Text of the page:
By Mike Gustafson//Contributor | Wednesday, July 11, 2018
Maybe you just took a three-week vacation. Maybe you haven’t swam — haven’t even touched a kick board — since the end of high school swimming. Maybe you have had such a case of chlorinated burn-out that you’ve stayed away from the pool for months. And now, suddenly in a few short days, you have a weekend-long swim meet coming up… and you’re very, very out-of-shape.
Many swimmers have been there before: A summertime swim meet is fast approaching, and you’re signed up, but man oh man, you’re so out-of-shape that a 100-meter butterfly could very well end you up in the emergency room:
“What’s wrong with this person?”
“Ma’am, this person just swam a 200-meter butterfly and is incredibly out-of-shape.”
(Squints eyes.) “There may be nothing we can do.”
So, what’s the best strategy for these kinds of swim meets? If you absolutely must compete at an upcoming swim meet, but you’re incredibly out-of-shape?
Pick the easiest event schedule possible.
Here’s a handy little humorous guide, swimmers: The Best Events to Swim When You’re Really, Really Out-Of-Shape….
5. 100-meter breaststroke.
The sprint breaststroke won’t send you to the nearest doctor’s office, and more importantly, isn’t as physically taxing as, say, the 400 IM. It’s painful, sure (what swimming event isn’t painful?) but has a few pull-outs and some glides. And if you’re lucky enough to be a natural born breaststroker, you may even pull out a half-decent time, even if you aren’t in the best shape possible. (Warning: If you do pull out a decent time while being out-of-shape, your in-shape teammates will despise you.)
4. 100-meter freestyle.
Swimmers have so much freestyle muscle memory built in their shoulders, if you must swim an event without being in-shape, you might as well go for the 100 free. Most swimmers can jump in and crank out a 100 freestyle. You might not win this event (or any event, really) if you’re out of shape, but sign up for this one instead of the 100 freestyle’s bigger, badder older sibling, the 200 freestyle (where you definitely will throw up your breakfast).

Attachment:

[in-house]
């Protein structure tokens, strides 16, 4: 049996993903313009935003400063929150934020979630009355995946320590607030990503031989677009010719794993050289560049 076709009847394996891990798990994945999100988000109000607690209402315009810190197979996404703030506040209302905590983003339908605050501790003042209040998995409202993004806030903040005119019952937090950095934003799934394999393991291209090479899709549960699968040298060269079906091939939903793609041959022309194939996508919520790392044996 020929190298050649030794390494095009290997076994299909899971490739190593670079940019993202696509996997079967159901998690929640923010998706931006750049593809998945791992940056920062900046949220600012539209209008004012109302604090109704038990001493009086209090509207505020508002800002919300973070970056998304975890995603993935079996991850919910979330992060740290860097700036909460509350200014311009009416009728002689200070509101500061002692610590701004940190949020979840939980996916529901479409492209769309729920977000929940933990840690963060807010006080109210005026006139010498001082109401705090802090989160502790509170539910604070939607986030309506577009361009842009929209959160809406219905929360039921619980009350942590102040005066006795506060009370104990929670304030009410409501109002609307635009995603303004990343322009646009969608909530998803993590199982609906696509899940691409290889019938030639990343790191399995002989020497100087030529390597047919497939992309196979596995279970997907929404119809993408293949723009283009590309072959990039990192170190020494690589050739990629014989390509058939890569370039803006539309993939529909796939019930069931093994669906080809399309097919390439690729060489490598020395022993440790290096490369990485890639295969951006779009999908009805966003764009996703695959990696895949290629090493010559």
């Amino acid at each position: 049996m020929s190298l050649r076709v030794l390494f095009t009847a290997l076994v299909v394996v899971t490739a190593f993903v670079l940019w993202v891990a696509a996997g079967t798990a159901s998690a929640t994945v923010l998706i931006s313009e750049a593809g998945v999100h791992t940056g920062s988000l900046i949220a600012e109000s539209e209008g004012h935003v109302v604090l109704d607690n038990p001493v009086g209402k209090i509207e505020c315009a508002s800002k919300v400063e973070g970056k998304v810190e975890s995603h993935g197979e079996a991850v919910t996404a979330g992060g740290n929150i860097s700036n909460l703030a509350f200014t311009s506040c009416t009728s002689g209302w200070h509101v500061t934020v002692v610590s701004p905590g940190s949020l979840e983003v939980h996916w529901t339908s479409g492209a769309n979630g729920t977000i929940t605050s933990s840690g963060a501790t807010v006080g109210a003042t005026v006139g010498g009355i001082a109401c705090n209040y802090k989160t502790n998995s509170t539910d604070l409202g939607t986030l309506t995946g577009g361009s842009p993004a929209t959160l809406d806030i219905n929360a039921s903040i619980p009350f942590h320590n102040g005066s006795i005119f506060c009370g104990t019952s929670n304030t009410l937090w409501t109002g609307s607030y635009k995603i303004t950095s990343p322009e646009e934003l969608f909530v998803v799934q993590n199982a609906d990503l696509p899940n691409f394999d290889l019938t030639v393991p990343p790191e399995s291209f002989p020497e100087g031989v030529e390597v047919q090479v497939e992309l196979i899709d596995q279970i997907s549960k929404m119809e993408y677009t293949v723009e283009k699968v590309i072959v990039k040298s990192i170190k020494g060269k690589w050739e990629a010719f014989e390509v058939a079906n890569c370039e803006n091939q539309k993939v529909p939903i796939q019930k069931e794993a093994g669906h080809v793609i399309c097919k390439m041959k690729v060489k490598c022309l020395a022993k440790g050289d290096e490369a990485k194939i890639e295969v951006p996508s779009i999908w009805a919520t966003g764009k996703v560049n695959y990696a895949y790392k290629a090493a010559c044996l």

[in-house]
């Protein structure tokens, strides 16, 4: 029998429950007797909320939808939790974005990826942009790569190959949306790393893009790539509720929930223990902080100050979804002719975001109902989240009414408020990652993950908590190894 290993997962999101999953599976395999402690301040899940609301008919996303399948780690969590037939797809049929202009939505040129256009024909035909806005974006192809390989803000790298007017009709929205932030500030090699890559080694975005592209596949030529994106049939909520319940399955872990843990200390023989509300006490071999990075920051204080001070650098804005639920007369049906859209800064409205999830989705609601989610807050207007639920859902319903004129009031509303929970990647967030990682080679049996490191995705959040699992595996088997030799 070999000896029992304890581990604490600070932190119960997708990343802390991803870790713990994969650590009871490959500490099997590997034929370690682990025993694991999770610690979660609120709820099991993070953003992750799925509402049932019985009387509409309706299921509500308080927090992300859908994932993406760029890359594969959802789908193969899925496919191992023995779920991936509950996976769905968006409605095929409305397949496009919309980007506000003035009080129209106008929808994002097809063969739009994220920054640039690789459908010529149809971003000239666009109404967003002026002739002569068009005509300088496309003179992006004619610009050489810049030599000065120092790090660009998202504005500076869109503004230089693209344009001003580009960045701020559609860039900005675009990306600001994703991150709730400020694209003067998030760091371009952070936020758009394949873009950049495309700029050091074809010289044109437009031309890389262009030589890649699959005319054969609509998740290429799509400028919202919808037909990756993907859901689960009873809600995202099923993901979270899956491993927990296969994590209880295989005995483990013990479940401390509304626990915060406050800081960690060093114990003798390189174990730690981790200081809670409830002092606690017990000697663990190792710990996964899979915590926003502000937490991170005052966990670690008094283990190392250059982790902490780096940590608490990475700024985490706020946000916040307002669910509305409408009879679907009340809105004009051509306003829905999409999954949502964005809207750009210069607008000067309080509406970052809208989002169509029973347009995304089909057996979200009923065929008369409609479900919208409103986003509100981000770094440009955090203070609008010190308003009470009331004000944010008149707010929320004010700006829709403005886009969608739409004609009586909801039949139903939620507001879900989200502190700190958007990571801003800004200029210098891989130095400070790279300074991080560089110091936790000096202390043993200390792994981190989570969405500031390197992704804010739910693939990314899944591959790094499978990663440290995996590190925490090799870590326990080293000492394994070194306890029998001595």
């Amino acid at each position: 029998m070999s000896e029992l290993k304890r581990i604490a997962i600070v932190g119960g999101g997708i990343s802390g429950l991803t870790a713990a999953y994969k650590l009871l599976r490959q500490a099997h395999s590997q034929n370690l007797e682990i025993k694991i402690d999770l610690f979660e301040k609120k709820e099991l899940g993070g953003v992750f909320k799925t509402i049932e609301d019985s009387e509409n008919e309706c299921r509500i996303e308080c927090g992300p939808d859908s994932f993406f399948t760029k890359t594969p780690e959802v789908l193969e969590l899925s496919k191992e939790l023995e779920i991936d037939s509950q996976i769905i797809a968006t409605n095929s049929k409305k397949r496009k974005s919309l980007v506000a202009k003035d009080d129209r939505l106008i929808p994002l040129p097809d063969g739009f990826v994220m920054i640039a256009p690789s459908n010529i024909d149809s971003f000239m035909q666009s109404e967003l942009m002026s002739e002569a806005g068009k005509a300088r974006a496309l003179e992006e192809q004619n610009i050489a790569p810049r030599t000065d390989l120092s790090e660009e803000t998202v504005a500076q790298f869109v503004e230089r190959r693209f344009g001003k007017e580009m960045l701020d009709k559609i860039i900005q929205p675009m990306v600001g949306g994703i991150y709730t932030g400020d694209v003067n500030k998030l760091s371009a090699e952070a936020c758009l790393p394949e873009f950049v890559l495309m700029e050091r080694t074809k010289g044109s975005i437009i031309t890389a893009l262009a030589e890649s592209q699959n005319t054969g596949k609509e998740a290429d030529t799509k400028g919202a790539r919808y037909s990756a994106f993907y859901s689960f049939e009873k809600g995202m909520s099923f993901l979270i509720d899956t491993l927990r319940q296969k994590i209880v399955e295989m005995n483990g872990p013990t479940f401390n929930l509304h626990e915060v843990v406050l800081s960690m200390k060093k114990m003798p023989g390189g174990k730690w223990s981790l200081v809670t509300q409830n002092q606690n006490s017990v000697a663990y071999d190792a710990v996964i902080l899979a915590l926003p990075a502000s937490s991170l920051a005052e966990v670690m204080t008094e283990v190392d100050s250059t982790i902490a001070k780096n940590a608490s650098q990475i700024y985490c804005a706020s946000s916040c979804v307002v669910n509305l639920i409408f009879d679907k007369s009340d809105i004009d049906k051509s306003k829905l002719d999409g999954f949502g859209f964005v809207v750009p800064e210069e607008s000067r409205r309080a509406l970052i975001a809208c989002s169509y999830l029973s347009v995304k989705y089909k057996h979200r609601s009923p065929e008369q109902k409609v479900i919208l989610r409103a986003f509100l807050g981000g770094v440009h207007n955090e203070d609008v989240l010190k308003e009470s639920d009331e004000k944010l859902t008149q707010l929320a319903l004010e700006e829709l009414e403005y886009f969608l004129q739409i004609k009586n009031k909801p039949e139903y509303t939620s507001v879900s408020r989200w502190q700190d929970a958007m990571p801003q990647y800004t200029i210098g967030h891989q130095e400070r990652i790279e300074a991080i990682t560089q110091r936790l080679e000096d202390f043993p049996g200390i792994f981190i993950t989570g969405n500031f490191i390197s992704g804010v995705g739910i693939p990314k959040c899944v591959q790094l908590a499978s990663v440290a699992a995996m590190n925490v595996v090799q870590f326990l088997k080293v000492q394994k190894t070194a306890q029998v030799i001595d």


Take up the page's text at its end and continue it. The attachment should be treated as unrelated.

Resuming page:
3. 200-meter backstroke.
Picking any 200-meter event is riskier territory, especially if you’re not particularly ready for it. However, unlike the sprint, a 200 backstroke involves a little more pacing and longer distance per stroke. With the backstroke, you can kick off the walls and slow down your stroke tempo (and maybe even negative split your race). Pick this event if you absolutely have to swim a 200 distance, as it’s more accomplishable than the other strokes.
2. 400-meter freestyle.
What?! I know. I’m not quite sure why, but the 400-meter freestyle just seems easier when you’ve been away from the pool. Maybe you’re more mentally refreshed and it doesn’t eat at your soul the way it would had you just finished 10 days of double workouts. You can slow down the stroke tempo, find a rhythm, and hold on.
1. Any 50 whatsoever.
The obvious choice. The splash-and-dash. You only have to reach the other wall. You can do it. If you’ve got an upcoming meet and you absolutely have to swim, choose a 50. Any 50. I know swimmers who have had best times in 50s without touching the water for weeks. You may not have the same experience, but a 50 breaststroke is the practical sign-up option if your swim suit hasn’t been worn in months.
And with luck, fortitude, and dedication, you’ll make it to that other wall, breathing heavy, heart rate too high, sweating, panting, with a time you actually beat when you were 10-years-old, and think, “Yup. I am really, really out of shape.”
No Results Found
This is used as a workaround to display Twitter feeds properly. Please do not modify or remove - Michael C